There is no question that my past abuse history had a major impact on my ability to handle even the thought of having children, my pregnancy, birth and adjustment to parenting.
From the moment I fell pregnant I went into a total depression – even before I knew I was pregnant. I felt exhausted, stressed, and irrational at times. It was really most unfortunate timing since my husband (then fiancé) had just organized a wonderful trip to explore Britain and Europe, and we were to marry in Edinburgh just before New Year. I completely lost energy and any kind of joy or curiosity. Everything just felt extremely tiring and difficult.
Four days after our wedding we crossed the channel to France and I was horribly sick into somebody’s coke cup on board the ferry (much to the delight of the other diners, I am sure!) We gathered together our bits of French grammar and got a pregnancy test on the Champs-Elysees. Both tests were positive. I was quite happy about the pregnancy. It wasn’t totally convenient yet, since we had intended doing a lot more traveling, but we were committed and had intended to start a family soon anyway.
I had secret fears that I possibly couldn’t get pregnant, because I had had a termination when I was twenty-four. I had an IUD inserted and the gynecologist had not put it in correctly. I hadn’t realized because he had said that one could experience some pain for a while… so when it was painful and uncomfortable, I thought it was normal. I was at the point of a nervous breakdown when I realized I was pregnant at that time. I was a dancer with the City Ballet where salaries were extremely low and I was fast realizing that my fiancé at the time was an incurable drug addict and a repeat of the “father” pattern. I became very ill and the doctor suggested the termination. All my fears of being abused and perhaps becoming an abuser or subjecting my child to someone who was an abuser came up. (My mother had also played on my fears a couple of years ago when I told her briefly about what had happened. She said that she was totally anti- abortion and that I would probably never be able to have children now. As usual it was much easier for her to make me out to be a bad person and to disempower me than to face the fact that my Father’s behavior had impacted my life so drastically. )
I was very nauseous and depressed for the rest of our tour. When I got home I knew there was no way I could stay in the same city as my parents. I just didn’t feel safe living in the same town as my father. Bruce was wonderful in that he understood, and he organized for me to move cities.
My parents were coming to the wedding and that threw me even deeper into stress and depression. On the one level, they were being very helpful, especially my mother with the making of the dress and decoration of the venue, but I had no way of feeling okay about my father who had reacted aggressively when I had first mentioned the wedding. I had fears that he wouldn’t be able to handle the jealousy and that he would go mad and stab my husband or me as he had threatened to do for so many years. There was definite underlying tension all the time and he kept going off and sulking or getting horribly drunk and high and there was major tension between him and my mother because he kept ignoring her. There was definitely an element of him behaving like the jilted lover. My mother was bitchy and sarcastic with me and made me cry in front of my friends, because of her jealousy and sense of rejection.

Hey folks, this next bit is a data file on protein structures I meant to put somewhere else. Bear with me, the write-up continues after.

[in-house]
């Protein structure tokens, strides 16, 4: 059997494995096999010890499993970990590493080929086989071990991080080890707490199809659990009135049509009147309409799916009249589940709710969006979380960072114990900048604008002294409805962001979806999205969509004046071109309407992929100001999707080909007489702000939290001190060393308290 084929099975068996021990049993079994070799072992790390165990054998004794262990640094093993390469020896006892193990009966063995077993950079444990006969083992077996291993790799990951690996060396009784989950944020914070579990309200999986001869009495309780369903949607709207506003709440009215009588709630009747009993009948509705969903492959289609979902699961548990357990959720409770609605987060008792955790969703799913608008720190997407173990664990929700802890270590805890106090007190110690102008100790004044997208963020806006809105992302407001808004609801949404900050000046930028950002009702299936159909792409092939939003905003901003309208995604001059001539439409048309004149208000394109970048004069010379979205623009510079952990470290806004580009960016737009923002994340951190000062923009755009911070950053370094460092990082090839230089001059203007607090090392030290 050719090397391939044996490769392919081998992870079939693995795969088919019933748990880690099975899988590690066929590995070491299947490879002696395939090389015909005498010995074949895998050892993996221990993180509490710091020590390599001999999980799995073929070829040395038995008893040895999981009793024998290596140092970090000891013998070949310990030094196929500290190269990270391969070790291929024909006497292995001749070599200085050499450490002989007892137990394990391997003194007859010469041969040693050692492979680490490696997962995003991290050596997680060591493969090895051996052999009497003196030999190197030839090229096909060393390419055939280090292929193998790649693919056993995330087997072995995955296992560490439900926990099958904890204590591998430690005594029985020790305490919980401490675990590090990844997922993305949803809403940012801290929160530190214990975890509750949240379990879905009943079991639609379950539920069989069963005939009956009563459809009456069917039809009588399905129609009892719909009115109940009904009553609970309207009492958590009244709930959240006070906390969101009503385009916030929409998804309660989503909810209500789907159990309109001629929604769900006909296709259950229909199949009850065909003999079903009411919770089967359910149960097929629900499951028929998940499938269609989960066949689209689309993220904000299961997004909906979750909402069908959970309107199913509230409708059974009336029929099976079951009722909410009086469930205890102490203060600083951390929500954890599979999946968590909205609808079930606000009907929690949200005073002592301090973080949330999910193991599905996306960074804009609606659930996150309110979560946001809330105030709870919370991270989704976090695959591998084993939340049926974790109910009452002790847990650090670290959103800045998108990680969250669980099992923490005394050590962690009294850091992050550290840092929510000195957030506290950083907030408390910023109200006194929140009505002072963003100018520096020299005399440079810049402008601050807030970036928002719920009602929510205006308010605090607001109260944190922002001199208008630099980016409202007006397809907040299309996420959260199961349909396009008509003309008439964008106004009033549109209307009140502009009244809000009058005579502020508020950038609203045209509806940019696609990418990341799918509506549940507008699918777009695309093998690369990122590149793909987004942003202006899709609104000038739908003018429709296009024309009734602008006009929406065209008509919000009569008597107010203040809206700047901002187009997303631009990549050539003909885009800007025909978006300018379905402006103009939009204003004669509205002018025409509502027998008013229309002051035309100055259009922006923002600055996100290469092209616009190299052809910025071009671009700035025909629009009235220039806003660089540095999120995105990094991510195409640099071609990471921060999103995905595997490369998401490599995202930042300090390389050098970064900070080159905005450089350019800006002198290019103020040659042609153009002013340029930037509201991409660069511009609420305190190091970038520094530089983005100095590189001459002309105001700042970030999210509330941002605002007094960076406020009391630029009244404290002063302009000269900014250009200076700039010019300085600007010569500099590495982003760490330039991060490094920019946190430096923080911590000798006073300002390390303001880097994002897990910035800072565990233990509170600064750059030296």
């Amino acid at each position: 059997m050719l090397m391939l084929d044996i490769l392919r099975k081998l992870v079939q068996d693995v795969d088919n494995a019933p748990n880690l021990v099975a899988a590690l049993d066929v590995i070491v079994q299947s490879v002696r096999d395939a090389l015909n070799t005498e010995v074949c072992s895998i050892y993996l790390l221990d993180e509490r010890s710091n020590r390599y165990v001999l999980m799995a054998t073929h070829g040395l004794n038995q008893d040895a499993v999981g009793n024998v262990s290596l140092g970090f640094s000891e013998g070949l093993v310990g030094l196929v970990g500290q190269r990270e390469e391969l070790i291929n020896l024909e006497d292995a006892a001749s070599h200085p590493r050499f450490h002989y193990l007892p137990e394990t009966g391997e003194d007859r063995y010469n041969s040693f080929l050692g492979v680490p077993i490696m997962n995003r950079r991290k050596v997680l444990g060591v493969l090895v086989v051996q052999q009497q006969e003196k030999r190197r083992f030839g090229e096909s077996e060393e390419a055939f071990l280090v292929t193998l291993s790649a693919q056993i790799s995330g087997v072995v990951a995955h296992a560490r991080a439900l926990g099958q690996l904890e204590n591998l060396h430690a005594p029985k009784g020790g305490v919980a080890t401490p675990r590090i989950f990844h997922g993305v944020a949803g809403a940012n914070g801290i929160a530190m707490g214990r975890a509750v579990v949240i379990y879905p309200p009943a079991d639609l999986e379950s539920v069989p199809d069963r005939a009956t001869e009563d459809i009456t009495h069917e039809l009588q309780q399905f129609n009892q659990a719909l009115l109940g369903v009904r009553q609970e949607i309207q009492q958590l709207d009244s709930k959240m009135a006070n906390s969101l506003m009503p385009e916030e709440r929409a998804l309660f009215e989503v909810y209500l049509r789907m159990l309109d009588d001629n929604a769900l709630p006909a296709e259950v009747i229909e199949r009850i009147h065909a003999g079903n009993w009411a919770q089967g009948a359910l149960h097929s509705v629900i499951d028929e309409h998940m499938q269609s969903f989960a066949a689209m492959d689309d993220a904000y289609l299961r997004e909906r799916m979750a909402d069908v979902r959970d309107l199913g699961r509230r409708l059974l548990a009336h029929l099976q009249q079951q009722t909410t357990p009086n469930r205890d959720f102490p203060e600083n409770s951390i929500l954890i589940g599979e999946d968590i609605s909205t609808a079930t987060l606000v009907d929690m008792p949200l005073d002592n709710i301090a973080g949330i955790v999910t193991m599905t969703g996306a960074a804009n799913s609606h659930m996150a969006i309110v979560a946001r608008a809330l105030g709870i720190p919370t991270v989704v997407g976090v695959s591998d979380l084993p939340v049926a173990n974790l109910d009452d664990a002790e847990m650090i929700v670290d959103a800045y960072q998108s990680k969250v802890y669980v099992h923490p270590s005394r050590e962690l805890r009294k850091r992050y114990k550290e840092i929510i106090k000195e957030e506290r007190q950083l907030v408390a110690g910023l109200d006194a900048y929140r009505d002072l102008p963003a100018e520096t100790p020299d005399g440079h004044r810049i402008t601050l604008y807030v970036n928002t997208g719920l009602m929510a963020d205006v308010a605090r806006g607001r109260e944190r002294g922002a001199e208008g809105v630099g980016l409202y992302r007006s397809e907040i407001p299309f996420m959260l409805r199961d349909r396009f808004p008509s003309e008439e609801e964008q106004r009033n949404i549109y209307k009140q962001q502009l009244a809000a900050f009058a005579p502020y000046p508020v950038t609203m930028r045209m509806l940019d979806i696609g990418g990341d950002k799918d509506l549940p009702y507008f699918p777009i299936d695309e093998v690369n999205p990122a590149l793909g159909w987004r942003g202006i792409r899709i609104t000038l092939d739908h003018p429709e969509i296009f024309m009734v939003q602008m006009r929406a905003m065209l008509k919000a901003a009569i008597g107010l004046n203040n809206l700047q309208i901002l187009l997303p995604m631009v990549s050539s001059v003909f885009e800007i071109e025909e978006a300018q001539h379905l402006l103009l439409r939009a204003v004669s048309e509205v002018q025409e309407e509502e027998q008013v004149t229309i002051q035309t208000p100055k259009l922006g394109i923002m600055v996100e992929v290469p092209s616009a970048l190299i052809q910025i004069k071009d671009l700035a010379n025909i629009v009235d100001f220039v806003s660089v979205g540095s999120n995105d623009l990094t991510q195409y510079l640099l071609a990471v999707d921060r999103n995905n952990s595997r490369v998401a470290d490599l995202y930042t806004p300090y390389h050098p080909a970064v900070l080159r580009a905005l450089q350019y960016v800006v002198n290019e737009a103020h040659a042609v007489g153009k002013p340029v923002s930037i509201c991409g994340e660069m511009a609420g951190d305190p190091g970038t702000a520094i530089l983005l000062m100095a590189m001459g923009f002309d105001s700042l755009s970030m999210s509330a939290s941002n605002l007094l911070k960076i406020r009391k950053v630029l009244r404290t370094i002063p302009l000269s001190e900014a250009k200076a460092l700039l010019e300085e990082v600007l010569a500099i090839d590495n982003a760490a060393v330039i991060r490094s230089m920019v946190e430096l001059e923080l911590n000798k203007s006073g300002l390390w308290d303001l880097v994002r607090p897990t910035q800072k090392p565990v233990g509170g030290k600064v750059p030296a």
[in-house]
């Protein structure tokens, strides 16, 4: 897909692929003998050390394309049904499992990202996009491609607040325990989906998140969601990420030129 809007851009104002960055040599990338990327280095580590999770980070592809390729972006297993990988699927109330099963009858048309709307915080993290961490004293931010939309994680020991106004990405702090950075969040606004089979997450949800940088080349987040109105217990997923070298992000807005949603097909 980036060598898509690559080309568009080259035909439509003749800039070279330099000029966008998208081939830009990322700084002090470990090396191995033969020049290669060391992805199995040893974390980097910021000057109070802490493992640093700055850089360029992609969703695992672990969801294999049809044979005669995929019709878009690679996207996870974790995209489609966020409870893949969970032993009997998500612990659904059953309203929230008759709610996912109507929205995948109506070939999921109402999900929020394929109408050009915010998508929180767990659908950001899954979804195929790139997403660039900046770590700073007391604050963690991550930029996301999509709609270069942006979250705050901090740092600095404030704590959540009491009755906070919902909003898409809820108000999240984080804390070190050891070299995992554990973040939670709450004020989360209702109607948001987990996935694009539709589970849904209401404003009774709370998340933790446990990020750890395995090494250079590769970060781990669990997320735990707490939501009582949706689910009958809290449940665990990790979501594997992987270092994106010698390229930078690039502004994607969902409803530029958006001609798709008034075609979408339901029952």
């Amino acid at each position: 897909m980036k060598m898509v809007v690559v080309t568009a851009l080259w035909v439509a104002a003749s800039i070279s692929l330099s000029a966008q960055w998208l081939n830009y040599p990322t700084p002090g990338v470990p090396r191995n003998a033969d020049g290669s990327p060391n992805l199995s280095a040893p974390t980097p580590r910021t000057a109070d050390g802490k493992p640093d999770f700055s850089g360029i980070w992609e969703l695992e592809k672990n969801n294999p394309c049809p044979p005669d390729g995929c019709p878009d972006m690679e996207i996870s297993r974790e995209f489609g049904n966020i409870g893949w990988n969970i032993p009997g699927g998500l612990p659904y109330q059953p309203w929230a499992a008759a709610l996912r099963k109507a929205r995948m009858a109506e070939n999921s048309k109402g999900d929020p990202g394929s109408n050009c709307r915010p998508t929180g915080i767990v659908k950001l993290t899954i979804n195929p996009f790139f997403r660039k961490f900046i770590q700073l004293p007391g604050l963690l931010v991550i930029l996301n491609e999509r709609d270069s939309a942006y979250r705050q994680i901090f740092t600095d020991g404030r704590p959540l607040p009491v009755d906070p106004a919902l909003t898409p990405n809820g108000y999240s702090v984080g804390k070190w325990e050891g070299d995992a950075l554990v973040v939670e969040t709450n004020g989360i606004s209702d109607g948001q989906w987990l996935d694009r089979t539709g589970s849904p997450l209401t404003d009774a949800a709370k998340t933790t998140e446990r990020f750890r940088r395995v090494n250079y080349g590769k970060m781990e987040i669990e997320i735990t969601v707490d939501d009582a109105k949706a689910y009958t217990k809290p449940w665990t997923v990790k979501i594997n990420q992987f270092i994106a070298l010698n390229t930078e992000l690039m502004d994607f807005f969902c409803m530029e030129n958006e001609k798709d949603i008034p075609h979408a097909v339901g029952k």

On the day of the wedding the tension grew partly because I refused to let my father give me away and my mother was making a big deal of it. At the reception he waited for Bruce to leave the room and then sidled over to me and in a lecherous way ran his hand across my back while I tried to edge away and then got his fingers inside the edge of my low-back wedding dress. It shocked me so much that I went completely blank for a few seconds. Then I turned around and saw that my mother had seen and that she was glaring at me like it was my fault, as usual.
That was a turning point for me. It just epitomized how it had been for all the years. I knew then that I had to get myself away from these people because nothing was ever going to change with them. No matter how much I fought not to be a victim I was just totally a victim in the family pattern and I would just have to break out completely to change anything. I gave up on the hope of normality on my family.
About a month later I went to meet my midwife, Donna and she asked if there was anything coming up for me and I told her about the abuse from my father. It is funny how people assume that abuse from a parent must be something from a long distance past. On my file she wrote that I had been abused and was still very angry about it- the implication being that I was harping on about something from the ancient past. She referred me to a clinical psychologist who works with her. The first day I went to see her what came out of that session was that it was imperative for me to have a complete break from my parents. I felt so relieved that I was finally getting support from her and from my gynecologist to protect myself and get away from these destructive people. I must say that there is almost a level of resentment that it took me getting pregnant first for anyone to take my plight seriously, so that it comes across that they were more concerned about my baby than me. It always seems that I don’t count! Even when the case went through the court again it was all aimed at the fact that I was pregnant and the baby needed protection, not necessarily me!